Thursday, August 12, 2010

Start making sense

I was going to title this response to your latest post "Stop Making Sense" as a shout-out to the Jonathan Demme film about the Talking Heads. But I decided that gave Professors Eastman and Bradley too much credit. The short asnswer is that I don't think that either of them are making any sense.

If I understand the argument, Judge Walker, who may or may not be gay, would not, if he is gay, have to recuse himself because he is gay. He would, however, have to recuse himself because, as the two professors put it, he "'attends bar functions with a companion, a physician,' and may therefore be in a stable homosexual relationship of the kind that could lead to marriage". Judge Walker may be doing something that could lead to something else so he should recuse himself because of the combination of those two contingencies. By that logic we could say "Judges may make a salary that allows them to save money that could lead to judges opening savings accounts at banks so judges should recuse themselves from any case involving banks." Not just banks where they, you know, actually have an account, but all banks. Or to use the Loving v. Virgina comparison, "The married justices may get divorced and could then have an interest in marrying a woman of a different race so the married justices should recuse themselves."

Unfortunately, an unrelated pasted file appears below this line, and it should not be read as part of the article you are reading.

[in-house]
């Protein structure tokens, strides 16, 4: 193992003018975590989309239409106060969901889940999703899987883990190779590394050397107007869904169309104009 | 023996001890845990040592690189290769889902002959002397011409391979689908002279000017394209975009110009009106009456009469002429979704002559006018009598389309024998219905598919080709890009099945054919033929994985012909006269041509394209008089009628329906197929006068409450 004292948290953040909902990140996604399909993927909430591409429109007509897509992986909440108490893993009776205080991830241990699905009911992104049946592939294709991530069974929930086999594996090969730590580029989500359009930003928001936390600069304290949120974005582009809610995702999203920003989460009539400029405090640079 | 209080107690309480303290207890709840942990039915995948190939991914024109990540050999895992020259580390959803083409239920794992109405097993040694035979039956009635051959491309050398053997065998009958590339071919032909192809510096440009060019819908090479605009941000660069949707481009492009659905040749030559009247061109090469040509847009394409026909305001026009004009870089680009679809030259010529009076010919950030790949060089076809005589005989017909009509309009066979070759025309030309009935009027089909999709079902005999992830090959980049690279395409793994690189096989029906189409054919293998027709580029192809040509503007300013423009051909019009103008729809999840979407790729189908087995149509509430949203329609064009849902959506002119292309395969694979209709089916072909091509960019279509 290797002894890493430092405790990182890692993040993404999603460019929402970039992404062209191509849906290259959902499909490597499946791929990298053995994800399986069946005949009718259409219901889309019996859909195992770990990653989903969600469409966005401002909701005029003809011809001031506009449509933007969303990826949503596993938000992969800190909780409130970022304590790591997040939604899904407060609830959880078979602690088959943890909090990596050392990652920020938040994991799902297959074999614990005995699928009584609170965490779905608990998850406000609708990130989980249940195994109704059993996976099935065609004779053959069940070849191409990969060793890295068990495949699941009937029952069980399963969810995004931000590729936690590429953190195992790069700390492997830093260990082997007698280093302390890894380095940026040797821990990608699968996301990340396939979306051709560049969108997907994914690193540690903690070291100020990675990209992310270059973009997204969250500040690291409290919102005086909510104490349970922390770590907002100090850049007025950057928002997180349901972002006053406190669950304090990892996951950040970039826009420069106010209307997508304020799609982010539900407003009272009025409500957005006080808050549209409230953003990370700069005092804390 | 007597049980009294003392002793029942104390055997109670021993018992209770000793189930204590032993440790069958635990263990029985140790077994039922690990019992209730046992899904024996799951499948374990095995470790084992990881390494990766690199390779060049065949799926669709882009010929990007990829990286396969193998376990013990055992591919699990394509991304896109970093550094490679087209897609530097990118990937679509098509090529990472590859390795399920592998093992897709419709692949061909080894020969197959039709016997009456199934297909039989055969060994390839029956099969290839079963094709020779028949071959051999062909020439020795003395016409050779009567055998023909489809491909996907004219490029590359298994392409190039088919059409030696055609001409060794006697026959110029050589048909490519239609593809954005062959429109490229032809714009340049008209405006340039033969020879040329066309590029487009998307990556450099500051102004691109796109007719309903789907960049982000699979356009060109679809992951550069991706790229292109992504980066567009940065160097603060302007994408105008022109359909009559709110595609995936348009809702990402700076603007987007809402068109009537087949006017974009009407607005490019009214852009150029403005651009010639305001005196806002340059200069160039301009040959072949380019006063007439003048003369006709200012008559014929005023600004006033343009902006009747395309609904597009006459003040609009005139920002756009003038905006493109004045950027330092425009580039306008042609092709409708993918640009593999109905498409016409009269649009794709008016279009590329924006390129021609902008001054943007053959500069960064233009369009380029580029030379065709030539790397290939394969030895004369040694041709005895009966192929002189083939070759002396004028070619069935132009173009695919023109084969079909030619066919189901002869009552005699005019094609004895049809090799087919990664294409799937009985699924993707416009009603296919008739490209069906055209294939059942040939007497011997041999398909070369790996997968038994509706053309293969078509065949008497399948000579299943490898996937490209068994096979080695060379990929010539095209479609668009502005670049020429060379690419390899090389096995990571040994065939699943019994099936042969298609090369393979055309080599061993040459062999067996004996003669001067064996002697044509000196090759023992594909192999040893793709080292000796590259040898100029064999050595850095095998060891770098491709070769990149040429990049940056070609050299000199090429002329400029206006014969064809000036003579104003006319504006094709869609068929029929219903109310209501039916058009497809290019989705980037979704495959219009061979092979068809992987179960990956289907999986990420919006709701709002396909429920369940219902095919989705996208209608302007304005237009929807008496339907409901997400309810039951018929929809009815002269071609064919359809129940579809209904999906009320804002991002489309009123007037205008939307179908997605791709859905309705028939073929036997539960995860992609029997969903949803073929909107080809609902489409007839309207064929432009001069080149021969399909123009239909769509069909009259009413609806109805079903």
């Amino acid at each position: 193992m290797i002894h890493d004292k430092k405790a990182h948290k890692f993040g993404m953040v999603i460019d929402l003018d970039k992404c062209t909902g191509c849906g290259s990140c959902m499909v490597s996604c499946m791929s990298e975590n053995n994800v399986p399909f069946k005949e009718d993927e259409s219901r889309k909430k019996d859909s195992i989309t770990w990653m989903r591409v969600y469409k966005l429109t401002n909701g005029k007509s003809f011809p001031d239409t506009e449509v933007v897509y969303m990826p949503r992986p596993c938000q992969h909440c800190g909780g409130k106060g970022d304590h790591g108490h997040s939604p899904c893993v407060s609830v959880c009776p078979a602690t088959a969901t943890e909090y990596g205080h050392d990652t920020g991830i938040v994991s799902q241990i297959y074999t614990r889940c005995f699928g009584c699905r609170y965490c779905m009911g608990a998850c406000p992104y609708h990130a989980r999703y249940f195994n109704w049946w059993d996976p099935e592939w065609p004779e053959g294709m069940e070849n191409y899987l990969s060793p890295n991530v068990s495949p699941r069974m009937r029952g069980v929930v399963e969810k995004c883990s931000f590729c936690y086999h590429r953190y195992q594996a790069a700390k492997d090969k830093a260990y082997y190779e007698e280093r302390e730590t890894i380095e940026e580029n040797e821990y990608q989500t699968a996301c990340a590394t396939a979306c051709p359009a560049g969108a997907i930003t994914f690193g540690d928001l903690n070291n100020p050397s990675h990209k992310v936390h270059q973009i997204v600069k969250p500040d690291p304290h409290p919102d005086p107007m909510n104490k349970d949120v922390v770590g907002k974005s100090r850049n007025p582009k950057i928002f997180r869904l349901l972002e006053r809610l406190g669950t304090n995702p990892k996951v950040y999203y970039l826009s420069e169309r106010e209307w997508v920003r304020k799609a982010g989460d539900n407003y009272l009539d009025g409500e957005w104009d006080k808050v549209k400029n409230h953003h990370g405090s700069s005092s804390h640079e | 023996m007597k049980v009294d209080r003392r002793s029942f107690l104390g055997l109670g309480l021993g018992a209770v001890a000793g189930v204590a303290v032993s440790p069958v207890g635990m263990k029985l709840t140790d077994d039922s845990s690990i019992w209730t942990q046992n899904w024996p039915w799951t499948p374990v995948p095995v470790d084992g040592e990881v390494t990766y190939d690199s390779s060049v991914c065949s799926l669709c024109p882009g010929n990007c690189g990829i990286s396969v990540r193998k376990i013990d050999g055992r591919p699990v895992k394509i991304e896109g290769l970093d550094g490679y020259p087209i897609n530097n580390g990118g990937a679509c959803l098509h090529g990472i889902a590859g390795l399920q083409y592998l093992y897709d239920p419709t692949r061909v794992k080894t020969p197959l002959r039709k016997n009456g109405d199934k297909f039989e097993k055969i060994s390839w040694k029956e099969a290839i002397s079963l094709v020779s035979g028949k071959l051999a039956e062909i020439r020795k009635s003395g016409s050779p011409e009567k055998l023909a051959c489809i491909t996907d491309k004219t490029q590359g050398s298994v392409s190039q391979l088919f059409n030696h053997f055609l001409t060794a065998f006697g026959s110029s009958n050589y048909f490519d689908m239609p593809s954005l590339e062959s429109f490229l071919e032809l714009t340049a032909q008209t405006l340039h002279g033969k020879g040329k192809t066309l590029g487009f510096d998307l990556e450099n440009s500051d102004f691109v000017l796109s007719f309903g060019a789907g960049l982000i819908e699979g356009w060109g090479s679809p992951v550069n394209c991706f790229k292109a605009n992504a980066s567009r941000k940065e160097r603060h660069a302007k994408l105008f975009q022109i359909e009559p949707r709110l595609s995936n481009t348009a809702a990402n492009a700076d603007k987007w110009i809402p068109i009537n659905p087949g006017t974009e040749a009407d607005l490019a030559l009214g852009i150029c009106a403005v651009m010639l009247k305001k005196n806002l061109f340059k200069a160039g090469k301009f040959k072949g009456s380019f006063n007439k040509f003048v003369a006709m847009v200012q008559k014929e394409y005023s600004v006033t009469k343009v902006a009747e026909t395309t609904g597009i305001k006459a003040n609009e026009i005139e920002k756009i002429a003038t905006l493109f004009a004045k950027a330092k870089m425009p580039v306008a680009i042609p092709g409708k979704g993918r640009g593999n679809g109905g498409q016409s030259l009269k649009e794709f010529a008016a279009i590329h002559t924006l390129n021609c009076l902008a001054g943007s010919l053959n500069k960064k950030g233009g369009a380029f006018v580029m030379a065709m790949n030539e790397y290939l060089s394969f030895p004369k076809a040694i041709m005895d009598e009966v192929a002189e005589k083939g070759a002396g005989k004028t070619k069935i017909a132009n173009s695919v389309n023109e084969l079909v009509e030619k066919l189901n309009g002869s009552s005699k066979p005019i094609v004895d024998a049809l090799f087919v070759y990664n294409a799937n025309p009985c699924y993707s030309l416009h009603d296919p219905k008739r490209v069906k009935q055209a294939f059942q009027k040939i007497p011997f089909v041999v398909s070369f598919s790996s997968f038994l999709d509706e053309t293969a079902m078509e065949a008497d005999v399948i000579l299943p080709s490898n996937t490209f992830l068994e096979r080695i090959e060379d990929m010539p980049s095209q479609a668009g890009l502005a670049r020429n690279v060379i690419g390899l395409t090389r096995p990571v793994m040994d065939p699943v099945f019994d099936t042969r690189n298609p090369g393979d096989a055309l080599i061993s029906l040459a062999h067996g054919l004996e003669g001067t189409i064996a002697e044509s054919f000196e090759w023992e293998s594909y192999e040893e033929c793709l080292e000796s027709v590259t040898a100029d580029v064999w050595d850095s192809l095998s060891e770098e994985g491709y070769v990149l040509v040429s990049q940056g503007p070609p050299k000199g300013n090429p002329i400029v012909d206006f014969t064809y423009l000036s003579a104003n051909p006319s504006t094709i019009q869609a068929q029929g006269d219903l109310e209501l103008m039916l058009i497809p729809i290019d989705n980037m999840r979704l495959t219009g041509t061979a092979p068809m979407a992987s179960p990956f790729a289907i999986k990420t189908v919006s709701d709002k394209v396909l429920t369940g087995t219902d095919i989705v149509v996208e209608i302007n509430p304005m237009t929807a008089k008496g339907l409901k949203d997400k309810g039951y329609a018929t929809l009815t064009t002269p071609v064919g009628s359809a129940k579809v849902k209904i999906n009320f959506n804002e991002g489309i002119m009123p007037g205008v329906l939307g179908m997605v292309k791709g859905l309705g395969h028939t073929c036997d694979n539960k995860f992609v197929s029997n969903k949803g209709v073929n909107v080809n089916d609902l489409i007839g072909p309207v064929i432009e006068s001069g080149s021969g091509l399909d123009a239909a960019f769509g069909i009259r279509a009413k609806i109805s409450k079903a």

Assuming their supposition that a gay judge wanting to get married would have to recuse himself, and assuming that Judge Walker is gay and has a companion, why does it follow that he has an interest in getting married? Lots of heterosexuals are in long-term relationships but don't intend, or want, to get married. Is there any evidence, other than the fact that he may have an implied date on Saturday night, that supports the argument that Judge Walker wants to get married?

Presumably, if Judge Walker was inclined to marry a man, perhaps a physician, he could have done so in 2004, when San Francisco was granting marriage licenses to gay people. He could also have done so in the wake of the California Supreme Court decision in In re Marriage Cases (43 Cal.4th 757 [76 Cal.Rptr.3d 683, 183 P.3d 384 (2008), when the California Supreme Court held that California could not forbid same sex marriages and ordered county clerks to start issuing marriage licenses gay couples who wished to marry. I suppose he could have also travelled to Vermont, Connecticut, New Hampshire, Iowa, or Massachusetts and gotten married in one of those states if he wished to get married. The fact that he didn't suggests that he isn't particularly interested in marrying. Accordingly, per Professors Bradley and Eastman, he doesn't need to recuse himself.

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